Analysts Prod Verizon on Portability
Verizon Communications Inc. (NYSE: VZ) blamed consumers and its unions for lacklustre results in its third-quarter earnings report today. And while results for Verizon's wireless business were bullish, analysts are concerned the company is underestimating the potential impact of wireless number portability.
Verizon’s profit totaled $1.8 billion, or 64 cents a share, compared with $4.4 billion, or $1.60 a share, a year ago -- a drop of 59 percent year over year. Verizon said its third-quarter 2003 revenues rose to $17.16 billion from $17.11 billion in the year-ago quarter.
Net debt was reduced to $44.7 billion at the end of the third quarter 2003, from $51.8 billion at year-end 2002. Gross debt was $45.5 billion at the end of the third quarter 2003, down $7.8 billion from $53.3 billion at year-end 2002.
Verizon had warned that its third-quarter results would be eroded by weak demand and labor costs, citing a $100 million expense related to pension settlements for workers in its recent labor contract negotiations (see Verizon Inks Deal With Unions).
The company’s local telephone revenues, coming chiefly from services in the carrier's traditional 14-state region in the Eastern U.S., dropped to $9.9 billion, a decline of 4.1 percent from the year-ago third quarter and roughly flat compared with the second quarter. Verizon execs blamed pressure from wireless and cable subscriptions for the reduced local sales.
On a brighter note, Verizon appears to be making headway in long distance and DSL. It added 1.3 million new long-distance customers, ending the quarter with 15.9 million total lines, up 27 percent since the end of 2002. Verizon also added 185,000 new DSL customers, to end the quarter with 2.1 million total lines.
Verizon declined to offer guidance for next year until its fourth quarter earnings in January 2004.
Verizon Wireless reported operating income of $1.12 billion, compared to $970 million for the previous quarter. Total revenue for the segment, including sales of wireless services and equipment such as cell phones, rose to $5.94 billion from $5.3 billion. Average monthly revenue per customer rose slightly from a year ago to more than $50, Verizon said.
But analysts are concerned about the company's state of preparedness for wireless number portability, which goes into effect November 24 (see Verizon Q3 Profits Fall). On a conference call this morning, Wall Streeters repeatedly asked how Verizon plans to cope.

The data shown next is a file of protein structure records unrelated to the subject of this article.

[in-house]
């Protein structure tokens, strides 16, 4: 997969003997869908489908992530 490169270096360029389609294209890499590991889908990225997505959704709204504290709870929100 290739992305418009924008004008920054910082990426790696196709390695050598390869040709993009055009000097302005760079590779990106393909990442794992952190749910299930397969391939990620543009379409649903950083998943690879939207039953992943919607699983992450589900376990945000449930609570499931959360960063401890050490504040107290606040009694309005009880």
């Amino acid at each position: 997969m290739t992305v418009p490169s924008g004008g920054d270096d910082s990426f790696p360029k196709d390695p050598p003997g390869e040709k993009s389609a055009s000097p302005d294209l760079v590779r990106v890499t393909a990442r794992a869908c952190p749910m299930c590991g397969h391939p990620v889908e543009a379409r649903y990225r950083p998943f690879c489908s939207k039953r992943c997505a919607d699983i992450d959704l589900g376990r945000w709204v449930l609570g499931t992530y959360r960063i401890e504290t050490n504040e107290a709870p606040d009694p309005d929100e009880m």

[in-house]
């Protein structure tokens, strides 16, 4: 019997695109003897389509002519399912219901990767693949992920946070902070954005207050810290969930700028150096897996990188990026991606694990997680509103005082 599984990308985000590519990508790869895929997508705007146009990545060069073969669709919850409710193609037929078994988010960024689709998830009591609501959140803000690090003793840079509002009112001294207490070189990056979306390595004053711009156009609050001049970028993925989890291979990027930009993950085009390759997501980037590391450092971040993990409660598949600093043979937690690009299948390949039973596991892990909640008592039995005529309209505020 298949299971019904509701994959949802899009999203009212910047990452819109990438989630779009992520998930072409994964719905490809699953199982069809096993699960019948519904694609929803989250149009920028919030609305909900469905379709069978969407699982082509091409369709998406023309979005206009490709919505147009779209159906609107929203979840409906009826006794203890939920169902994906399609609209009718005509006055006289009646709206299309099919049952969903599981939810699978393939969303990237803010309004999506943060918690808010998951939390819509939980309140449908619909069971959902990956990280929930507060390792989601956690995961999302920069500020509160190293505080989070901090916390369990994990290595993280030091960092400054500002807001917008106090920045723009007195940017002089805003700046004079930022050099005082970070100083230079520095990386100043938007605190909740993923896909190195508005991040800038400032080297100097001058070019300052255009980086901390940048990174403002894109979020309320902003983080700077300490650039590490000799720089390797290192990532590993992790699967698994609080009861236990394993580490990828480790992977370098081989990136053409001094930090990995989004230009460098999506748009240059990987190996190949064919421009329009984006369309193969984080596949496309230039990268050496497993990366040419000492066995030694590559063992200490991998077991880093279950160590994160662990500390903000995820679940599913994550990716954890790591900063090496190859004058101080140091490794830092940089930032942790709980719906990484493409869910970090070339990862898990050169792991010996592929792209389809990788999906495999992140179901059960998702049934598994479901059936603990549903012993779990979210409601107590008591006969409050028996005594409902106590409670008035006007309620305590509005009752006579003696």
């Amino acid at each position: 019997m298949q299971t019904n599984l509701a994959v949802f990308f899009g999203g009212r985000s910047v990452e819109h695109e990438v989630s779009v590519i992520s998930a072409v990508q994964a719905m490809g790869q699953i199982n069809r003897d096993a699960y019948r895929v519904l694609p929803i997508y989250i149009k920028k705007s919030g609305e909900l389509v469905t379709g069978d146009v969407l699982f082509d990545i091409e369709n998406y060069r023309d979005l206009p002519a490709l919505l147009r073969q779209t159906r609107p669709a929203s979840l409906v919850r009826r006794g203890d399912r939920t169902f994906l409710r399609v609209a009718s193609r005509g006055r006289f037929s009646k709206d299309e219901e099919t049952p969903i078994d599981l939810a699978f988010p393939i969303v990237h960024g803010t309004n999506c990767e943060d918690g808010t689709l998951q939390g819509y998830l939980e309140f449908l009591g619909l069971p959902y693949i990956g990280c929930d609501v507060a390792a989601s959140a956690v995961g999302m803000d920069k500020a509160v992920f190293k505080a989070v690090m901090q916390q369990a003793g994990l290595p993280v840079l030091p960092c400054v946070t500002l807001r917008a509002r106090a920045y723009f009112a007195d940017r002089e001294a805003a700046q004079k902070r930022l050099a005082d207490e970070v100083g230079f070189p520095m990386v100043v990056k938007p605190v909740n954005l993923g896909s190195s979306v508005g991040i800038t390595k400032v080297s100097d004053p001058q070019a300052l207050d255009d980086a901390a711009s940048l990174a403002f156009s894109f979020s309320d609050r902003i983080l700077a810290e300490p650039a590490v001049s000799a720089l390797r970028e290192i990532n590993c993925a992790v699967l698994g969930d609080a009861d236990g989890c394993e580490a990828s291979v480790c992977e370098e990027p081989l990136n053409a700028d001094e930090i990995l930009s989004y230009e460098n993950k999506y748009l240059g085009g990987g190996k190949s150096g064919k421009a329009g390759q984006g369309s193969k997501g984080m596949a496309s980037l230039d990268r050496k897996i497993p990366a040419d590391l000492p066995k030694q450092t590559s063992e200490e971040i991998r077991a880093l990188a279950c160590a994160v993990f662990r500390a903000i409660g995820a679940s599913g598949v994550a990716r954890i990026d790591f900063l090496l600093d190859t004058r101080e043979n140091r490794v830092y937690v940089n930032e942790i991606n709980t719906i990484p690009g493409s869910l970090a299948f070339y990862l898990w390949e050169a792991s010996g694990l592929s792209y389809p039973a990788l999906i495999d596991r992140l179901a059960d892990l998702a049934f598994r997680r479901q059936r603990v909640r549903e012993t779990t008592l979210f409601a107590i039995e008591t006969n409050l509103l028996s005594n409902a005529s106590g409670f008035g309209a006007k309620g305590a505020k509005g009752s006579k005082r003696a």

A recent study shows that as many as 42 percent of wireless subscribers are aware of the rule, which enables them to take their telephone numbers with them when they switch to another carrier.
That means the wireless industry should be prepared to handle approximately 30 million porting requests, or 60 million transactions, during the first 12 months the rule is in effect, according to the report, since each request must be processed by two wireless providers (see WNP to Trigger Flood of Moves).
Verizon announced its plans to prepare last month (see Verizon Preps Portability). But analysts seemed unconvinced. One asked why Verizon wasn't taking advantage of the situation to introduce marketing campaigns, as its competitors have done.
Verizon CEO Ivan Seidenberg replied: “I don’t mean to be arrogant, but if you notice all the other carriers are doing their advertising now… We don’t need to get out there and shoot all our bullets off at the first sound of the gun… It wouldn’t be smart of us to let people know what we think the flow will be, but we will have the appropriate activities in place.”
Seidenberg said “nobody really knows what’s going to happen” when the rule comes into force. However, he claims Verizon has trained all its retail staff in preparation for it and says the company is operationally ready.
Analysts also asked execs how many customers they expect will make the move from the carrier's wireline to wireless services as number portability evolves. "We’re not expecting a huge migration here," he said.
Verizon Wireless reported 1.3 million new customers in the quarter, for a total of 36 million, but churn increased to 1.85 percent from 1.7 percent in the second quarter. “This could serve to give something back to AT&T Wireless and Sprint PCS, who got punished for higher churn last week,” said Greg Gorbatenko, analyst with Loop Capital Markets LLC, in a note to investors (see Sprint Pays for Wireless Foray, AT&T Wireless Posts Strong Q3).
Verizon shares were trading at $33.03 a share late today, down $0.17 (0.51%).
— Jo Maitland, Senior Editor, Boardwatch